True Speech. How. On the earth. Well when the tilt of the globe awakens us each spring we extol living. We put out blossoms and scatter riches and aren't out of the cloud comes our chemistry in the lash of the storm. We grip hard whereas you. All your days you fingered coins and buttons locks and switches your pans macadam eyes piped and why and you are even with the machine. Sky's US city Sue is wait for the rains of heaven here beyond the squall of your freeways unhurried roots. PRI and Sunda rock. Constellations of fruits are planned in secret chambers leaf and need to negotiate with the nearest for growth
and green. Time is easy. What news there is is of such making as the slow explosion of the seed as wings released from chrysalis as programs in the almanac of budget cycle rhythms of the zodiac. The sentimental senescence of autumn. We're sorry for you but wish you well. It should only be the tribes of trees descend with your children to a day when the shade of the yolk spread is wider than the shadow of war. Now you say something.
Mm. Mm mm mm mm mm. Mm. Mm mm. The American Journal produced at the University of Wisconsin radio station WAGA contributing editors Jack Summerfield New York John Campbell San Francisco Jay Fitz Minneapolis and Studs Terkel who appears through the courtesy of WFAA MT Chicago original percussion pieces theme and interludes played by
Series
The American journal
Episode
American music and writing, part 2
Producing Organization
WRVR (Radio station : New York, N.Y.)
WHA (Radio station : Madison, Wis.)
Contributing Organization
University of Maryland (College Park, Maryland)
AAPB ID
cpb-aacip/500-sx648v6t
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Description
Episode Description
This program focuses on the state of American music, writing, and creativity. Features speakers include Ken Kesey, and James T. Carroll.
Series Description
This is an informal, "magazine" style interview series on the fine arts.
Broadcast Date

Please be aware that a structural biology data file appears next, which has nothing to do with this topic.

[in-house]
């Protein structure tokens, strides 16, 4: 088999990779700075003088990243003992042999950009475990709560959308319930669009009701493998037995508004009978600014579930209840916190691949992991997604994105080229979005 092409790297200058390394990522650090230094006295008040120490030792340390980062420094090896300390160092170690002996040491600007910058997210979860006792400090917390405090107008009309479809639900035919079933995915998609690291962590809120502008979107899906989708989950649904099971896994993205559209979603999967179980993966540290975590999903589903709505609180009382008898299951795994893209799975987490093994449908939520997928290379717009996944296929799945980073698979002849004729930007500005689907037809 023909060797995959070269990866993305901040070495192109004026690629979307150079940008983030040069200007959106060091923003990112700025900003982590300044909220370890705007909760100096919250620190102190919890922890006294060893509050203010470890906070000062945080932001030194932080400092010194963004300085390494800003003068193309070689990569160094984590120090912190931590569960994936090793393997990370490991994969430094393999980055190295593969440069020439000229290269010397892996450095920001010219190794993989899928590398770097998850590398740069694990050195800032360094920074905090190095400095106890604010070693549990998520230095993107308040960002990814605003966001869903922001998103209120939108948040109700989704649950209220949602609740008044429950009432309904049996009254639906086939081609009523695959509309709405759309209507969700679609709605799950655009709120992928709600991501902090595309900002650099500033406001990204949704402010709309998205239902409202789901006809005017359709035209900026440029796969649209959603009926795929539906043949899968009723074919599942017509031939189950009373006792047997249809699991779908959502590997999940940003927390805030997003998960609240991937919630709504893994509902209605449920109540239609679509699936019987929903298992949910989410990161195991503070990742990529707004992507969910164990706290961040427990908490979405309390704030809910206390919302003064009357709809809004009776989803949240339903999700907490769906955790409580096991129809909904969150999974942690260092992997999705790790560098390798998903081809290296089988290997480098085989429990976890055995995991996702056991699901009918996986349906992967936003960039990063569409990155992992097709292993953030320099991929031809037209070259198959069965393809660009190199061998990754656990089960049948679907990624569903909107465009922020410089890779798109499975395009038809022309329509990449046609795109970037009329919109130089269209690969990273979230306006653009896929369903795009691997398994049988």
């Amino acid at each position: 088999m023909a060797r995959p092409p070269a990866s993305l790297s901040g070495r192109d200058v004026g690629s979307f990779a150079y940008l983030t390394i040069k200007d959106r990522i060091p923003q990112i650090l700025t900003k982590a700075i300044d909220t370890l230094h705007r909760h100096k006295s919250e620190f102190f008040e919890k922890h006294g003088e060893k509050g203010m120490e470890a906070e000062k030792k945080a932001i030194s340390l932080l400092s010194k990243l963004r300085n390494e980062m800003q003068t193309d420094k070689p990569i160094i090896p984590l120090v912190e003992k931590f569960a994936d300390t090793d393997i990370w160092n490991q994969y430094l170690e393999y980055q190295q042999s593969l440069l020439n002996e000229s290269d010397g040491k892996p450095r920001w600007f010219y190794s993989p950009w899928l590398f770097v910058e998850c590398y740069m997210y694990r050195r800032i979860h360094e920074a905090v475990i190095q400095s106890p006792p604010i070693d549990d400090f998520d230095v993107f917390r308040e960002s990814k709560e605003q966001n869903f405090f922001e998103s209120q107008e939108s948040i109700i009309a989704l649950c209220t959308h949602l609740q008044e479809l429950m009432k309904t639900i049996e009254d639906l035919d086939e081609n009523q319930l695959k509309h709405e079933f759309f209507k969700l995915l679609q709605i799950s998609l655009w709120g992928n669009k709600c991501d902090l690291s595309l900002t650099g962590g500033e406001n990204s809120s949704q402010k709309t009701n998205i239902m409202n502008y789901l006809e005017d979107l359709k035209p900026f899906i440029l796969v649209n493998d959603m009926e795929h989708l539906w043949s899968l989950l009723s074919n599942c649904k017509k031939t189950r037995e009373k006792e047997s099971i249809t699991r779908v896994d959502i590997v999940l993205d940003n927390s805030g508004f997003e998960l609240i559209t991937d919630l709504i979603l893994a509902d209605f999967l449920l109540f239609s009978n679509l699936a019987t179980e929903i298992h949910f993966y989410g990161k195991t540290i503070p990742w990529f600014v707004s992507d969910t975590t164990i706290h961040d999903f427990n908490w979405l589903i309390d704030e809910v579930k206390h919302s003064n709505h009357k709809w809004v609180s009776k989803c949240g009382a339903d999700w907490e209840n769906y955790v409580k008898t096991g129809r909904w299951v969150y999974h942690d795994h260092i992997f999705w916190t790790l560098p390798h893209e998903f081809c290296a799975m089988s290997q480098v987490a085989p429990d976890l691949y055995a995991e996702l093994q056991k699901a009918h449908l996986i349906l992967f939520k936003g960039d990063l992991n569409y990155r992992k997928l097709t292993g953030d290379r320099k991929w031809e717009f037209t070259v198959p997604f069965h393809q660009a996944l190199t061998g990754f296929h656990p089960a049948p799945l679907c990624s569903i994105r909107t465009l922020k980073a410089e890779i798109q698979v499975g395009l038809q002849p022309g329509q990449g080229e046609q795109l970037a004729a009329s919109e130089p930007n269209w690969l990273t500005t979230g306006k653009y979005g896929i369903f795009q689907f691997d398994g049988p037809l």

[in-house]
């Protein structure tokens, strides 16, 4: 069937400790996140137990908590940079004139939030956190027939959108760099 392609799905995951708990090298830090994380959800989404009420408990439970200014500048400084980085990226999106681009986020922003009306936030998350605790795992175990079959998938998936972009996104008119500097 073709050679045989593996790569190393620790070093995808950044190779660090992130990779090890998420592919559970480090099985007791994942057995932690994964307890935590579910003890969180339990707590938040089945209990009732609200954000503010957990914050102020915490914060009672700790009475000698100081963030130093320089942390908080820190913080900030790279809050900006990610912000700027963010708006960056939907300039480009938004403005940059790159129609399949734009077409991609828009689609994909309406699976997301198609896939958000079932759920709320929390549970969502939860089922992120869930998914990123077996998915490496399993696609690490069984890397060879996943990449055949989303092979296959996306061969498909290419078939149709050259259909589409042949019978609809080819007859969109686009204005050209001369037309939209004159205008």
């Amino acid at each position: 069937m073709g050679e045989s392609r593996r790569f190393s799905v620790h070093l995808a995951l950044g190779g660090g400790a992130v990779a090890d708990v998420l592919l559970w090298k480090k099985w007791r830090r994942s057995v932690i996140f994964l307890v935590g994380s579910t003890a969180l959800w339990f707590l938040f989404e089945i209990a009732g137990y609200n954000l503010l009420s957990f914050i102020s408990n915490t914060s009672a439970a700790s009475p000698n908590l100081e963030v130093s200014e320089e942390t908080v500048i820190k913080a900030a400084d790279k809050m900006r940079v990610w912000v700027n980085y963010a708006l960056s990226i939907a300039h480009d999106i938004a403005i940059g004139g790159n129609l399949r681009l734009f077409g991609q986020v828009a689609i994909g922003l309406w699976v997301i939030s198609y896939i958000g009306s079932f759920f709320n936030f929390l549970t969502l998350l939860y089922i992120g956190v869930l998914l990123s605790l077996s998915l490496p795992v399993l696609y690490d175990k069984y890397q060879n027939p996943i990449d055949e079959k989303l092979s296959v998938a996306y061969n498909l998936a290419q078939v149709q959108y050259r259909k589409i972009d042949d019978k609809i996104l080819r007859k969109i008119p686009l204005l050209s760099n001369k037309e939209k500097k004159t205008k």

1965-03-30
Topics
Fine Arts
Media type
Sound
Duration
00:30:03
Embed Code
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Credits
Composer: Voegeli, Don
Host: Schmidt, Karl
Interviewee: Kesey, Ken
Producing Organization: WRVR (Radio station : New York, N.Y.)
Producing Organization: WHA (Radio station : Madison, Wis.)
Speaker: Farrell, James T. (James Thomas), 1904-1979
Speaker: Cooper, Dennis
AAPB Contributor Holdings
University of Maryland
Identifier: 65-13-3 (National Association of Educational Broadcasters)
Format: 1/4 inch audio tape
Duration: 00:29:51
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Citations
Chicago: “The American journal; American music and writing, part 2,” 1965-03-30, University of Maryland, American Archive of Public Broadcasting (GBH and the Library of Congress), Boston, MA and Washington, DC, accessed January 27, 2023, http://americanarchive.org/catalog/cpb-aacip-500-sx648v6t.
MLA: “The American journal; American music and writing, part 2.” 1965-03-30. University of Maryland, American Archive of Public Broadcasting (GBH and the Library of Congress), Boston, MA and Washington, DC. Web. January 27, 2023. <http://americanarchive.org/catalog/cpb-aacip-500-sx648v6t>.
APA: The American journal; American music and writing, part 2. Boston, MA: University of Maryland, American Archive of Public Broadcasting (GBH and the Library of Congress), Boston, MA and Washington, DC. Retrieved from http://americanarchive.org/catalog/cpb-aacip-500-sx648v6t